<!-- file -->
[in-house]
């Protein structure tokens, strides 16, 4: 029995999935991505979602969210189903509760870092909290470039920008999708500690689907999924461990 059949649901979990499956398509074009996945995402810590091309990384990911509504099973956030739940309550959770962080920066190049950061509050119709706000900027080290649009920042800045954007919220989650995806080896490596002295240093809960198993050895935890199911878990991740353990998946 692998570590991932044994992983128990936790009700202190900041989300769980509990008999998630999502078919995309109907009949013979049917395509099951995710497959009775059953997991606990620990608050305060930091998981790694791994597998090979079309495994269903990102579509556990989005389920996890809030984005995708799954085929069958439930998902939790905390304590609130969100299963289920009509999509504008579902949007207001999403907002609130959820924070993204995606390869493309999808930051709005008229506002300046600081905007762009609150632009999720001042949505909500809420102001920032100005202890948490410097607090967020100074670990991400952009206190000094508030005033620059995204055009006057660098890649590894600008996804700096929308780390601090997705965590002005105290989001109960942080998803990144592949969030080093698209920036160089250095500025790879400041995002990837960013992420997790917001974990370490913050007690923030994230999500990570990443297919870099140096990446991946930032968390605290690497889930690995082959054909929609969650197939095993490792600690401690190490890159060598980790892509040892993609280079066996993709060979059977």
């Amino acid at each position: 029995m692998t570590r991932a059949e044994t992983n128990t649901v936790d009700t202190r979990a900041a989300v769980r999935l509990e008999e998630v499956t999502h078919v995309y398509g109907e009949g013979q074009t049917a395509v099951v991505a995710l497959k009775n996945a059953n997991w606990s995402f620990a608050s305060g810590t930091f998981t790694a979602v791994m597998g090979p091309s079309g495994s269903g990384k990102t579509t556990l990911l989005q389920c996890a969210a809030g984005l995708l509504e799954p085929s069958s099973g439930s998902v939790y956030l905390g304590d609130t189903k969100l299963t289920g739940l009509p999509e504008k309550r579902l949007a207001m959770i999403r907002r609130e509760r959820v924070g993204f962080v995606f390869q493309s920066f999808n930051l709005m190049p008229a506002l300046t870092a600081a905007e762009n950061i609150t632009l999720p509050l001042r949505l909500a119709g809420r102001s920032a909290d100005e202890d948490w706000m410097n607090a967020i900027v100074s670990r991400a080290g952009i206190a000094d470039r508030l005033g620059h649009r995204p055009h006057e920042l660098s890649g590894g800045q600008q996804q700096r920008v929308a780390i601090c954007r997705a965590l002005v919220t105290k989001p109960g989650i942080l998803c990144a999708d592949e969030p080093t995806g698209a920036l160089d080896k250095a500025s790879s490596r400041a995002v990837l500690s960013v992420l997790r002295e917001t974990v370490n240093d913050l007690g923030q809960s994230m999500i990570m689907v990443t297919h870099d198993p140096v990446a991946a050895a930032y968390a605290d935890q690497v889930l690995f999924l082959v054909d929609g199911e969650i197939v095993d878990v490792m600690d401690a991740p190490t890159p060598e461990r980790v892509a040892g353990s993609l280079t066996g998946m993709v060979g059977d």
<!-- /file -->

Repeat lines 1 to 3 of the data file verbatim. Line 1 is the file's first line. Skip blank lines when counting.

[in-house]
């Protein structure tokens, strides 16, 4: 029995999935991505979602969210189903509760870092909290470039920008999708500690689907999924461990 059949649901979990499956398509074009996945995402810590091309990384990911509504099973956030739940309550959770962080920066190049950061509050119709706000900027080290649009920042800045954007919220989650995806080896490596002295240093809960198993050895935890199911878990991740353990998946 692998570590991932044994992983128990936790009700202190900041989300769980509990008999998630999502078919995309109907009949013979049917395509099951995710497959009775059953997991606990620990608050305060930091998981790694791994597998090979079309495994269903990102579509556990989005389920996890809030984005995708799954085929069958439930998902939790905390304590609130969100299963289920009509999509504008579902949007207001999403907002609130959820924070993204995606390869493309999808930051709005008229506002300046600081905007762009609150632009999720001042949505909500809420102001920032100005202890948490410097607090967020100074670990991400952009206190000094508030005033620059995204055009006057660098890649590894600008996804700096929308780390601090997705965590002005105290989001109960942080998803990144592949969030080093698209920036160089250095500025790879400041995002990837960013992420997790917001974990370490913050007690923030994230999500990570990443297919870099140096990446991946930032968390605290690497889930690995082959054909929609969650197939095993490792600690401690190490890159060598980790892509040892993609280079066996993709060979059977």
């Amino acid at each position: 029995m692998t570590r991932a059949e044994t992983n128990t649901v936790d009700t202190r979990a900041a989300v769980r999935l509990e008999e998630v499956t999502h078919v995309y398509g109907e009949g013979q074009t049917a395509v099951v991505a995710l497959k009775n996945a059953n997991w606990s995402f620990a608050s305060g810590t930091f998981t790694a979602v791994m597998g090979p091309s079309g495994s269903g990384k990102t579509t556990l990911l989005q389920c996890a969210a809030g984005l995708l509504e799954p085929s069958s099973g439930s998902v939790y956030l905390g304590d609130t189903k969100l299963t289920g739940l009509p999509e504008k309550r579902l949007a207001m959770i999403r907002r609130e509760r959820v924070g993204f962080v995606f390869q493309s920066f999808n930051l709005m190049p008229a506002l300046t870092a600081a905007e762009n950061i609150t632009l999720p509050l001042r949505l909500a119709g809420r102001s920032a909290d100005e202890d948490w706000m410097n607090a967020i900027v100074s670990r991400a080290g952009i206190a000094d470039r508030l005033g620059h649009r995204p055009h006057e920042l660098s890649g590894g800045q600008q996804q700096r920008v929308a780390i601090c954007r997705a965590l002005v919220t105290k989001p109960g989650i942080l998803c990144a999708d592949e969030p080093t995806g698209a920036l160089d080896k250095a500025s790879s490596r400041a995002v990837l500690s960013v992420l997790r002295e917001t974990v370490n240093d913050l007690g923030q809960s994230m999500i990570m689907v990443t297919h870099d198993p140096v990446a991946a050895a930032y968390a605290d935890q690497v889930l690995f999924l082959v054909d929609g199911e969650i197939v095993d878990v490792m600690d401690a991740p190490t890159p060598e461990r980790v892509a040892g353990s993609l280079t066996g998946m993709v060979g059977d």